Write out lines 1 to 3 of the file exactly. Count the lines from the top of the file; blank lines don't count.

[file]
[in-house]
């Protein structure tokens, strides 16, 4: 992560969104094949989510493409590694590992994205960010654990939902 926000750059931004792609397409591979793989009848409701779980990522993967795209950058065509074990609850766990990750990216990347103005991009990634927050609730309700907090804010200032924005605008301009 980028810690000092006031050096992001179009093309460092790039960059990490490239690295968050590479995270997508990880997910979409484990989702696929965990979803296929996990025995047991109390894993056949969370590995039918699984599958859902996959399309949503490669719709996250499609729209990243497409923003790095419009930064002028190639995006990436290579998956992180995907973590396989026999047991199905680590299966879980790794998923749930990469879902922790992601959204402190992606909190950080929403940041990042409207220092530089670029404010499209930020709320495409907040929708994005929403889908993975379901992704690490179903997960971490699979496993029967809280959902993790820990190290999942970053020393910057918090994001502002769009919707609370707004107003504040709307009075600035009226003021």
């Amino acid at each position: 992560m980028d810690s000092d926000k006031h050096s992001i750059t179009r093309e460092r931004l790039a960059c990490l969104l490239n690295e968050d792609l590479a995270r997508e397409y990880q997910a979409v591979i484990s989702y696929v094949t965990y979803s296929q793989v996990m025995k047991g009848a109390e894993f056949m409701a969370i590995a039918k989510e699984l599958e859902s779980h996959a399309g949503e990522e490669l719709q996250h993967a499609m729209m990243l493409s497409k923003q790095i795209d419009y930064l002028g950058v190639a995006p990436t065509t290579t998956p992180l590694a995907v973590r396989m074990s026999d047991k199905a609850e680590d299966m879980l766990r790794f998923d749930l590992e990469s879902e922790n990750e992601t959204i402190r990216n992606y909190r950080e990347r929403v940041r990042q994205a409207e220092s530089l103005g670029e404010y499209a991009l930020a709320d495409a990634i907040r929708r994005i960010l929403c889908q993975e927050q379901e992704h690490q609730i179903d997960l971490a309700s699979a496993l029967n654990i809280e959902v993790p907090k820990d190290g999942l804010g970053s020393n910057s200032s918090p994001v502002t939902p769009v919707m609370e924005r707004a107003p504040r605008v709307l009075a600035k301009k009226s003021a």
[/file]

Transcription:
[in-house]
């Protein structure tokens, strides 16, 4: 992560969104094949989510493409590694590992994205960010654990939902 926000750059931004792609397409591979793989009848409701779980990522993967795209950058065509074990609850766990990750990216990347103005991009990634927050609730309700907090804010200032924005605008301009 980028810690000092006031050096992001179009093309460092790039960059990490490239690295968050590479995270997508990880997910979409484990989702696929965990979803296929996990025995047991109390894993056949969370590995039918699984599958859902996959399309949503490669719709996250499609729209990243497409923003790095419009930064002028190639995006990436290579998956992180995907973590396989026999047991199905680590299966879980790794998923749930990469879902922790992601959204402190992606909190950080929403940041990042409207220092530089670029404010499209930020709320495409907040929708994005929403889908993975379901992704690490179903997960971490699979496993029967809280959902993790820990190290999942970053020393910057918090994001502002769009919707609370707004107003504040709307009075600035009226003021």
């Amino acid at each position: 992560m980028d810690s000092d926000k006031h050096s992001i750059t179009r093309e460092r931004l790039a960059c990490l969104l490239n690295e968050d792609l590479a995270r997508e397409y990880q997910a979409v591979i484990s989702y696929v094949t965990y979803s296929q793989v996990m025995k047991g009848a109390e894993f056949m409701a969370i590995a039918k989510e699984l599958e859902s779980h996959a399309g949503e990522e490669l719709q996250h993967a499609m729209m990243l493409s497409k923003q790095i795209d419009y930064l002028g950058v190639a995006p990436t065509t290579t998956p992180l590694a995907v973590r396989m074990s026999d047991k199905a609850e680590d299966m879980l766990r790794f998923d749930l590992e990469s879902e922790n990750e992601t959204i402190r990216n992606y909190r950080e990347r929403v940041r990042q994205a409207e220092s530089l103005g670029e404010y499209a991009l930020a709320d495409a990634i907040r929708r994005i960010l929403c889908q993975e927050q379901e992704h690490q609730i179903d997960l971490a309700s699979a496993l029967n654990i809280e959902v993790p907090k820990d190290g999942l804010g970053s020393n910057s200032s918090p994001v502002t939902p769009v919707m609370e924005r707004a107003p504040r605008v709307l009075a600035k301009k009226s003021a």